Scientists have created world’s first tiniest hammer that can precisely measure how force affects your brain cells. Researchers see this as an advance step toward better treatments for traumatic brain injuries and diseases like Alzheimer's.
Researchers at University of California, Santa Barbara in US have built this tiny machine called micro Hammer.
“Mechanical forces have been shown to impact cells a lot,” said Kimberly Turner from UC Santa Barbara.
Micro Hammer is a cellular-scale machine built to tap, strike, squeeze and poke individual neural progenitors elicits responses that will then be studied and recorded to add to a body of knowledge that can help unlock the mysteries of the brain.
How does it work?
Micro Hammer flows individual cells through and subjects each of them to one of a variety of physical forces.
Scientists believe that this project will enable precision measurements of the physical, chemical and biological changes that occur when cells are subjected to mechanical loading, ranging from small perturbations to high-force, high-speed impacts.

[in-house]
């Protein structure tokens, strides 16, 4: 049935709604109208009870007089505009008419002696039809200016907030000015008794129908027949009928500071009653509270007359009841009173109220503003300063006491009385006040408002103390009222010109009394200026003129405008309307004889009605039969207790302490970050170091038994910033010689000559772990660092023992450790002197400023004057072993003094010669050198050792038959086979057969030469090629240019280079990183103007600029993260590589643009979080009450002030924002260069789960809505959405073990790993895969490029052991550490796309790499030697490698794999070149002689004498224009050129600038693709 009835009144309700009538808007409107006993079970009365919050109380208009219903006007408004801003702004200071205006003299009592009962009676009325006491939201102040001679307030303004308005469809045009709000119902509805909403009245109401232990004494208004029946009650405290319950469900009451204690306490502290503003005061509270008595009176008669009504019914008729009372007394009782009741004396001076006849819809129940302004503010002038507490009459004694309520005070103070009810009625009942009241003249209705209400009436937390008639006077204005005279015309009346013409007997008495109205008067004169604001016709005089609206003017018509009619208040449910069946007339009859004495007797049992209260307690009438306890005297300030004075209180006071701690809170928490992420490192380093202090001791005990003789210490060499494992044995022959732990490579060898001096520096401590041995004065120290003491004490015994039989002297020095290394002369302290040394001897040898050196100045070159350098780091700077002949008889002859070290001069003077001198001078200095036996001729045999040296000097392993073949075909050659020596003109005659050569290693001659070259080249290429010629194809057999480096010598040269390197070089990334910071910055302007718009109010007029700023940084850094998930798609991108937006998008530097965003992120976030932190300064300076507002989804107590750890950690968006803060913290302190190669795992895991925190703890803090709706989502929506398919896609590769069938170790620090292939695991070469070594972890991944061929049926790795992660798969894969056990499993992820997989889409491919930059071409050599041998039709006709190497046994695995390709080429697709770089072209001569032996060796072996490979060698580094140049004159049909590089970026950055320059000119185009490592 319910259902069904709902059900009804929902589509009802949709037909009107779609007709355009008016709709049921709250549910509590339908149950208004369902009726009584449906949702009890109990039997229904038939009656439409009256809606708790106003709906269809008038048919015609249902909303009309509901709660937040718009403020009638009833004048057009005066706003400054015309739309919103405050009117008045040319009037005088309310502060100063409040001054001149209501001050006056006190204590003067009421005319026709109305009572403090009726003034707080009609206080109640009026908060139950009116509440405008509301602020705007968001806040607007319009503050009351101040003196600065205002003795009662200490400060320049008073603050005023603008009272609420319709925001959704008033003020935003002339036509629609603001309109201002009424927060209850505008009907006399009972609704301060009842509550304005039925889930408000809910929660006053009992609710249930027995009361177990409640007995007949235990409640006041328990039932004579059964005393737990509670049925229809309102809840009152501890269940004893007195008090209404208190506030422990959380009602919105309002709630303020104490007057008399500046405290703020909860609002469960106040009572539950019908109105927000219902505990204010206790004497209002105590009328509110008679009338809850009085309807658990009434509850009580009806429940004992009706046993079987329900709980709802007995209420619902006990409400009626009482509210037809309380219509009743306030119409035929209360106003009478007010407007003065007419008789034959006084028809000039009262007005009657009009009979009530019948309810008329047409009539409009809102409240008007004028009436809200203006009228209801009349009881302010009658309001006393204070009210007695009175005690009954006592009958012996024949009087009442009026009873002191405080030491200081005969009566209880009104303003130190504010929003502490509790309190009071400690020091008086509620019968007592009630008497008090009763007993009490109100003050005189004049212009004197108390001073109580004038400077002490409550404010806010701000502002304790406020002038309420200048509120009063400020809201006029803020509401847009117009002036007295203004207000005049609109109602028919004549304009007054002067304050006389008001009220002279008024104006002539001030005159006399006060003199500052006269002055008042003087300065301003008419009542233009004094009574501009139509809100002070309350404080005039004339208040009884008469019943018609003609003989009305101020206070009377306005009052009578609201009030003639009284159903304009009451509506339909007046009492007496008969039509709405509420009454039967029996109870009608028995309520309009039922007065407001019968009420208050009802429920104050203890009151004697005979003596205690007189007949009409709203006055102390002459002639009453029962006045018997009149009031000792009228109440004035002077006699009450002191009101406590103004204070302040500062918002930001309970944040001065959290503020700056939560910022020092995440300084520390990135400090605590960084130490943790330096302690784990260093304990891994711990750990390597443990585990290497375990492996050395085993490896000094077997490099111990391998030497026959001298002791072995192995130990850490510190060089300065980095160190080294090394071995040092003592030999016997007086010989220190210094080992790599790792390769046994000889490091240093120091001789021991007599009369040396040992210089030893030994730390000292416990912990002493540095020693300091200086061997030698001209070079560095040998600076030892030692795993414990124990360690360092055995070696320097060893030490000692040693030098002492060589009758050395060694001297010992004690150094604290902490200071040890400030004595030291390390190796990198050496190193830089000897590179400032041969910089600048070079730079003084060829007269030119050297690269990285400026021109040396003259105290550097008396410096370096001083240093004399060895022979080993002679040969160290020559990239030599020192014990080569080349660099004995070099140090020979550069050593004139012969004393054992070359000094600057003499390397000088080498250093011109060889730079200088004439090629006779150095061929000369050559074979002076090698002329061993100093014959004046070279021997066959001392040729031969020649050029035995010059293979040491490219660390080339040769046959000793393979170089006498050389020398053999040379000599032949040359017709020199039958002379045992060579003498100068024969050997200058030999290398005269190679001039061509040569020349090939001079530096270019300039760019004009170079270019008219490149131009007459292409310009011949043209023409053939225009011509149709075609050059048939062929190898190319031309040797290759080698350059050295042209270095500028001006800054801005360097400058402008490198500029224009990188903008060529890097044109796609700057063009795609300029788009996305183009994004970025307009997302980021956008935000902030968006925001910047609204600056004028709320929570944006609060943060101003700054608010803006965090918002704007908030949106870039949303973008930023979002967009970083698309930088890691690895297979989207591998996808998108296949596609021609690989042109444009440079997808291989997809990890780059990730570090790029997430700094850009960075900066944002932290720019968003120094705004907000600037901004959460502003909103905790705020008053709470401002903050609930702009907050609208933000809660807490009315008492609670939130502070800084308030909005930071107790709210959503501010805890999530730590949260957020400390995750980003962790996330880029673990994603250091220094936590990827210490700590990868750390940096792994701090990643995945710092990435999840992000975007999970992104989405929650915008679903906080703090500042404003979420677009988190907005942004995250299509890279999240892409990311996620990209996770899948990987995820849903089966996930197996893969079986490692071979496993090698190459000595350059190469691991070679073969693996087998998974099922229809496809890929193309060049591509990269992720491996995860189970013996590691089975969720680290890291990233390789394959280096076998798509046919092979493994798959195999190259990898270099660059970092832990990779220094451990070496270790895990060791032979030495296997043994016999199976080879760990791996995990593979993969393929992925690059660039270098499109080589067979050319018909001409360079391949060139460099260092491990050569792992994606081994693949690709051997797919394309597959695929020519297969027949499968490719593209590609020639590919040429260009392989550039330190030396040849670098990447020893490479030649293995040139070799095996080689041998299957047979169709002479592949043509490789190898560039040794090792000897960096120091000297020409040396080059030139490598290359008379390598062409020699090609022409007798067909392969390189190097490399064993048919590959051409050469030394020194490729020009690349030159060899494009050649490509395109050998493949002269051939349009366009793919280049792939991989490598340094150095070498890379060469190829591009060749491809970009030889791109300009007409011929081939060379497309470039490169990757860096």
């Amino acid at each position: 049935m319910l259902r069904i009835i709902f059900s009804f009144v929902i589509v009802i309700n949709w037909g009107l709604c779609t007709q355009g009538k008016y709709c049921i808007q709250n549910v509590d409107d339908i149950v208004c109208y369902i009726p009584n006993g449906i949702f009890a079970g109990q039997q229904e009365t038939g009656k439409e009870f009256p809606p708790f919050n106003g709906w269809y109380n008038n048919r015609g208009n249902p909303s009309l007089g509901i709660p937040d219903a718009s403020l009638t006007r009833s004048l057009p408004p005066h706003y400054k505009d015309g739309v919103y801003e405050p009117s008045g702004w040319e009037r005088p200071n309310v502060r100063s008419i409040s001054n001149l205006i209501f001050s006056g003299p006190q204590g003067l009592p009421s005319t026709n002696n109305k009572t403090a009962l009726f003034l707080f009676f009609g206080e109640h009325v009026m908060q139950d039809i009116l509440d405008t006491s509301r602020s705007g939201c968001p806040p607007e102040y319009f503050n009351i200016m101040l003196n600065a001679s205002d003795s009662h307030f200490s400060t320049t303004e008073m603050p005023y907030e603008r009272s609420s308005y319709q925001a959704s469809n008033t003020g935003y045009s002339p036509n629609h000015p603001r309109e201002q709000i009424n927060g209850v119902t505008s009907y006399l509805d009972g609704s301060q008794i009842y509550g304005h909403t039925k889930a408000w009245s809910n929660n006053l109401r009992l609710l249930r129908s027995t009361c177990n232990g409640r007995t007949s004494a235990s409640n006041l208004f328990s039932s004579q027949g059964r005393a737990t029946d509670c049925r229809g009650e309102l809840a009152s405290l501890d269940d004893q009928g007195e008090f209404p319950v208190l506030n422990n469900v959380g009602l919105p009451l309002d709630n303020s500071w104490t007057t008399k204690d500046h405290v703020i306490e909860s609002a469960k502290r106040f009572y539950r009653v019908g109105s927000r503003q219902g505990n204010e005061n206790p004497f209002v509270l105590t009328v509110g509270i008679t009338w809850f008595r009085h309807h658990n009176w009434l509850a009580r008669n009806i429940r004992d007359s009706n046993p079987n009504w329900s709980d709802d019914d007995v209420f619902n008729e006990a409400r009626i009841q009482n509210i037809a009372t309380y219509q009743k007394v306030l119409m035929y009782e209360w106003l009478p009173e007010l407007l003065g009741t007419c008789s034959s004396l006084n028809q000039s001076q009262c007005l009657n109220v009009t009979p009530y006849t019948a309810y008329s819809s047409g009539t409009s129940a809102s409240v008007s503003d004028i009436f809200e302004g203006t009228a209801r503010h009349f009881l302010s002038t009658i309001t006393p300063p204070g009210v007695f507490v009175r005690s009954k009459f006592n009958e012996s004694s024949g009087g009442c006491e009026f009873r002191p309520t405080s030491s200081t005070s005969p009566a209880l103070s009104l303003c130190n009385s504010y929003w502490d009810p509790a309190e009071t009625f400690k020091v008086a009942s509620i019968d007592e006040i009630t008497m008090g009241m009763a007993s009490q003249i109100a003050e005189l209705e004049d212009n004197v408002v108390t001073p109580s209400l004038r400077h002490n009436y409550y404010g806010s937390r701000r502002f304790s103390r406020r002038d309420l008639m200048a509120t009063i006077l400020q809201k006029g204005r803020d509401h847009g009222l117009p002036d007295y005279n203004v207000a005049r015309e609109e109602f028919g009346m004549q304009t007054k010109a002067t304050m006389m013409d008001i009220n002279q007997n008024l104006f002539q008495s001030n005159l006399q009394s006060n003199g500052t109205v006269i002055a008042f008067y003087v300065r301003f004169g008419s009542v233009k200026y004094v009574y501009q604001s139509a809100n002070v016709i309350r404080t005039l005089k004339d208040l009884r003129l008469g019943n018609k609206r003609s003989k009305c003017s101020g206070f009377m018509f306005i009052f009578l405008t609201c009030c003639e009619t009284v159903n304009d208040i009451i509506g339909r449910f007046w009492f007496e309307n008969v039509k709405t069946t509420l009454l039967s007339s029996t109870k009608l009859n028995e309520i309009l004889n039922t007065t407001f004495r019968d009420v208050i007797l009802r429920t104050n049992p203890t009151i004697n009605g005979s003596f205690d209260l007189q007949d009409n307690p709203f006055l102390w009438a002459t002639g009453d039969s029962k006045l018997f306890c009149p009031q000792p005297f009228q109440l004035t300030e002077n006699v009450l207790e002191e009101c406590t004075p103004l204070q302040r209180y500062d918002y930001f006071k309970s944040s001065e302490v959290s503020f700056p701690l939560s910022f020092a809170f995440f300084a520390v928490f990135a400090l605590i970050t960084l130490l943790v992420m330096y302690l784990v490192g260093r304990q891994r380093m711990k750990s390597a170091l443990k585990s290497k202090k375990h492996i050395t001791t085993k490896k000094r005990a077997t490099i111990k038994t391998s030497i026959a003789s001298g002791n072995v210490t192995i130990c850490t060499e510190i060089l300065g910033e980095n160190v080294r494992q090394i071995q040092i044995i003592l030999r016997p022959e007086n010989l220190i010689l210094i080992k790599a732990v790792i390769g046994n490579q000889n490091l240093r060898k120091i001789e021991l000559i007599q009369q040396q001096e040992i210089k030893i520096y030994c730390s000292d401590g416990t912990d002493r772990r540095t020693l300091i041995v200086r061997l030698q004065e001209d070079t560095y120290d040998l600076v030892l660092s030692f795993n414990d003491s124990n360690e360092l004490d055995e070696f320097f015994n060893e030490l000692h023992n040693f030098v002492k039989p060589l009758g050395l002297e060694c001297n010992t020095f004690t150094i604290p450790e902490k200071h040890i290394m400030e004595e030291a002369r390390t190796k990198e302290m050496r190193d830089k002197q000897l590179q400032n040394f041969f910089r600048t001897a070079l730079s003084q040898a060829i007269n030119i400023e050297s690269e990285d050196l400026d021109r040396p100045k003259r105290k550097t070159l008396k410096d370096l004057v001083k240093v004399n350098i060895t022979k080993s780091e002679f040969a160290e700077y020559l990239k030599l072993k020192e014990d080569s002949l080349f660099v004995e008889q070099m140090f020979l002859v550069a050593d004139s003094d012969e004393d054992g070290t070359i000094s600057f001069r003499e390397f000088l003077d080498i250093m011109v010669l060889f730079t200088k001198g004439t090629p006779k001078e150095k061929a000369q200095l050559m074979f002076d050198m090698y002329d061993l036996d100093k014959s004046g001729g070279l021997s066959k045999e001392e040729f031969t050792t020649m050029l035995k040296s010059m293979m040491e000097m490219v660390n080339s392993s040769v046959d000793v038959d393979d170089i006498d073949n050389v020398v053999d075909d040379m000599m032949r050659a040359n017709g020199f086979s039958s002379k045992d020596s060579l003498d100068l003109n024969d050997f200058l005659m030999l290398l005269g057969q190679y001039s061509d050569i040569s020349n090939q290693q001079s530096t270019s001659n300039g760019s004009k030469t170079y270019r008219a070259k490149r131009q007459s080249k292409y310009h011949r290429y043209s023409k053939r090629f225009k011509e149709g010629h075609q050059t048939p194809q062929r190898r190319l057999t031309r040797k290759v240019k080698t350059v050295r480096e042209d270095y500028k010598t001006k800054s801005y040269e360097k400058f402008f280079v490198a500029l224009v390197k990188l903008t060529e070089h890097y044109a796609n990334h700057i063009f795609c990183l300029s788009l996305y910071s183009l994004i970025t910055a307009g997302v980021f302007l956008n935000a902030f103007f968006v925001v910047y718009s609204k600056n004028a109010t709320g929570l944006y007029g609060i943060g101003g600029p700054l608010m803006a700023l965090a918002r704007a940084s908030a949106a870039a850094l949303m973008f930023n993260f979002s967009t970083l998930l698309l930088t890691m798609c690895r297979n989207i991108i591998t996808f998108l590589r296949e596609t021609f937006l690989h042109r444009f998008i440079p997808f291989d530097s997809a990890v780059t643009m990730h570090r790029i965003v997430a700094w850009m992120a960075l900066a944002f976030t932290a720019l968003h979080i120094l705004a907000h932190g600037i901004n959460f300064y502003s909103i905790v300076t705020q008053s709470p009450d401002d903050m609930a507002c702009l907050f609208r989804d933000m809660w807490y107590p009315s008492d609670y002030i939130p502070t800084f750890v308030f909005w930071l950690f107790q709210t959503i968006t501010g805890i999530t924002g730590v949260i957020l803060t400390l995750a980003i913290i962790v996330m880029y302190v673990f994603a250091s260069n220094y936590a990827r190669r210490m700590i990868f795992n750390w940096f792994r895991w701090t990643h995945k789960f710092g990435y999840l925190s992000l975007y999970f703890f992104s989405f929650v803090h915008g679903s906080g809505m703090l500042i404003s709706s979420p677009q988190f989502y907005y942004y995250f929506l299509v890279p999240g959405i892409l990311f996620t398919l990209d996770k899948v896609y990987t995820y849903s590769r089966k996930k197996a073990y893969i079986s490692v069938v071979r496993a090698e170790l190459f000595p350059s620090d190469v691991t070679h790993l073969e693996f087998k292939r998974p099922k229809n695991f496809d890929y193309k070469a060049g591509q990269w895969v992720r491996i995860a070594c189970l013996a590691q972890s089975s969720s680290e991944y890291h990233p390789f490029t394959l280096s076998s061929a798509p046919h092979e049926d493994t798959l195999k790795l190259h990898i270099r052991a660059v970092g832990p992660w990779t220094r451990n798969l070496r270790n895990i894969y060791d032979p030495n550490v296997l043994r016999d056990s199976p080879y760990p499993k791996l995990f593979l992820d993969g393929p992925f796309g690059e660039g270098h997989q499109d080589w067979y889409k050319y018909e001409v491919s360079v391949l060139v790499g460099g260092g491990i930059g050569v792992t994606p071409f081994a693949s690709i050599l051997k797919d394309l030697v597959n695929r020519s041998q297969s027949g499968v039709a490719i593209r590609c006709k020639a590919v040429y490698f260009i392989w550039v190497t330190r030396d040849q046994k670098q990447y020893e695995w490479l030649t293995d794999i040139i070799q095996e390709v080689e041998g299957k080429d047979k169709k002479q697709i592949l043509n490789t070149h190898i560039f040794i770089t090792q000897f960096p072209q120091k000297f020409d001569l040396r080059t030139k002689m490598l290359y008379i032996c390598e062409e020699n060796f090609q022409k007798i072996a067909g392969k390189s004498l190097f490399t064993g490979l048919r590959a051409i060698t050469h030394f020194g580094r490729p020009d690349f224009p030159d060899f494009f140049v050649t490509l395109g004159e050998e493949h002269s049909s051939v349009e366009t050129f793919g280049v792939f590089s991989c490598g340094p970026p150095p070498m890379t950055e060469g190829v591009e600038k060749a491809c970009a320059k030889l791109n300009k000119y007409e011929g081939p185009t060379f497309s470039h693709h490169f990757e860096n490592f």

With the help of this tool, researchers will also be able to gain new insights into the causes and progress of brain injuries due to trauma.
Currently Micro Hammer is undergoing the process of characterisation. Its types and magnitudes of forces are being measured and recorded in anticipation of the first set of neuron-smashing experiments.
If put to best use, Micro Hammer would help researchers gain insight on how forces affect other cells and tissue types.
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